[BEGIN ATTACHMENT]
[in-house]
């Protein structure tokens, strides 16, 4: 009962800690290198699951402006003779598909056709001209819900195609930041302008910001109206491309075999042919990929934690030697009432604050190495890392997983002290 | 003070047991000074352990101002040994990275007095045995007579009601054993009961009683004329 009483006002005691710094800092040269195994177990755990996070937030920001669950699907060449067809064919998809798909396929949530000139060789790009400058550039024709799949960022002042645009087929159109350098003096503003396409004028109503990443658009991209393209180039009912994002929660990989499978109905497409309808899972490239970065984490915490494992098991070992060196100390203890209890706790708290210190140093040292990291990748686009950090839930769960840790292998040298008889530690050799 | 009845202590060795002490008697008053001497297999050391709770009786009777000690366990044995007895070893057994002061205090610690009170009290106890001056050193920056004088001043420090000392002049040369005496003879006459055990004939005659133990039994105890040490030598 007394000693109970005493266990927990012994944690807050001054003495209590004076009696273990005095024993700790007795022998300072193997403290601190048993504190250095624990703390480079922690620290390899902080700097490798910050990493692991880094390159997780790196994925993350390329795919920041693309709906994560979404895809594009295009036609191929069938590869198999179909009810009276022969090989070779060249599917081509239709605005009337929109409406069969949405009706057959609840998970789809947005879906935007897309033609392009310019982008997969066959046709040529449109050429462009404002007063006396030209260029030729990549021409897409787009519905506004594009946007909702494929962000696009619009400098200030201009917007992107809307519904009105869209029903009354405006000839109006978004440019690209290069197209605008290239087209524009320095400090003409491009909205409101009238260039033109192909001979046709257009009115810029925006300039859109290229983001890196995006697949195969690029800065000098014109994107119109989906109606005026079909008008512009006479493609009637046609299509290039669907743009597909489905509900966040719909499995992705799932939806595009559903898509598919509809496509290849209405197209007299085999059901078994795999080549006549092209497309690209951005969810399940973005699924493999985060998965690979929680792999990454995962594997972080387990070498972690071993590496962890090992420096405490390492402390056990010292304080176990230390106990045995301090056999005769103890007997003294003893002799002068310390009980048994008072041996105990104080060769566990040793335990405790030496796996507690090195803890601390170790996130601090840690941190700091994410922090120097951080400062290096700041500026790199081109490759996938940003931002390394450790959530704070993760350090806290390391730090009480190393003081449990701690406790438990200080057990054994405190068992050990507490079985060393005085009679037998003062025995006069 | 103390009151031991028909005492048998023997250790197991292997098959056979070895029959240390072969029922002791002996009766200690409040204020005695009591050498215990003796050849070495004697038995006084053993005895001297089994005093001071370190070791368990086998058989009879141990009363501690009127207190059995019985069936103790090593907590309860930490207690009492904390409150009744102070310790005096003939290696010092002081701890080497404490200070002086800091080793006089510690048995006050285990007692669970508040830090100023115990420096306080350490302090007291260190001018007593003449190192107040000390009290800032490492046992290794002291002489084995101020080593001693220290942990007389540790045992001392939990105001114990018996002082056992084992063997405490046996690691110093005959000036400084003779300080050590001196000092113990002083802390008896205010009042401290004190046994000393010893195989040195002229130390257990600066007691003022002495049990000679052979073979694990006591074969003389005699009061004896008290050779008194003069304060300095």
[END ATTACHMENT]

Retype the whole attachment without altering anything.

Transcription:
[in-house]
């Protein structure tokens, strides 16, 4: 009962800690290198699951402006003779598909056709001209819900195609930041302008910001109206491309075999042919990929934690030697009432604050190495890392997983002290 | 003070047991000074352990101002040994990275007095045995007579009601054993009961009683004329 009483006002005691710094800092040269195994177990755990996070937030920001669950699907060449067809064919998809798909396929949530000139060789790009400058550039024709799949960022002042645009087929159109350098003096503003396409004028109503990443658009991209393209180039009912994002929660990989499978109905497409309808899972490239970065984490915490494992098991070992060196100390203890209890706790708290210190140093040292990291990748686009950090839930769960840790292998040298008889530690050799 | 009845202590060795002490008697008053001497297999050391709770009786009777000690366990044995007895070893057994002061205090610690009170009290106890001056050193920056004088001043420090000392002049040369005496003879006459055990004939005659133990039994105890040490030598 007394000693109970005493266990927990012994944690807050001054003495209590004076009696273990005095024993700790007795022998300072193997403290601190048993504190250095624990703390480079922690620290390899902080700097490798910050990493692991880094390159997780790196994925993350390329795919920041693309709906994560979404895809594009295009036609191929069938590869198999179909009810009276022969090989070779060249599917081509239709605005009337929109409406069969949405009706057959609840998970789809947005879906935007897309033609392009310019982008997969066959046709040529449109050429462009404002007063006396030209260029030729990549021409897409787009519905506004594009946007909702494929962000696009619009400098200030201009917007992107809307519904009105869209029903009354405006000839109006978004440019690209290069197209605008290239087209524009320095400090003409491009909205409101009238260039033109192909001979046709257009009115810029925006300039859109290229983001890196995006697949195969690029800065000098014109994107119109989906109606005026079909008008512009006479493609009637046609299509290039669907743009597909489905509900966040719909499995992705799932939806595009559903898509598919509809496509290849209405197209007299085999059901078994795999080549006549092209497309690209951005969810399940973005699924493999985060998965690979929680792999990454995962594997972080387990070498972690071993590496962890090992420096405490390492402390056990010292304080176990230390106990045995301090056999005769103890007997003294003893002799002068310390009980048994008072041996105990104080060769566990040793335990405790030496796996507690090195803890601390170790996130601090840690941190700091994410922090120097951080400062290096700041500026790199081109490759996938940003931002390394450790959530704070993760350090806290390391730090009480190393003081449990701690406790438990200080057990054994405190068992050990507490079985060393005085009679037998003062025995006069 | 103390009151031991028909005492048998023997250790197991292997098959056979070895029959240390072969029922002791002996009766200690409040204020005695009591050498215990003796050849070495004697038995006084053993005895001297089994005093001071370190070791368990086998058989009879141990009363501690009127207190059995019985069936103790090593907590309860930490207690009492904390409150009744102070310790005096003939290696010092002081701890080497404490200070002086800091080793006089510690048995006050285990007692669970508040830090100023115990420096306080350490302090007291260190001018007593003449190192107040000390009290800032490492046992290794002291002489084995101020080593001693220290942990007389540790045992001392939990105001114990018996002082056992084992063997405490046996690691110093005959000036400084003779300080050590001196000092113990002083802390008896205010009042401290004190046994000393010893195989040195002229130390257990600066007691003022002495049990000679052979073979694990006591074969003389005699009061004896008290050779008194003069304060300095």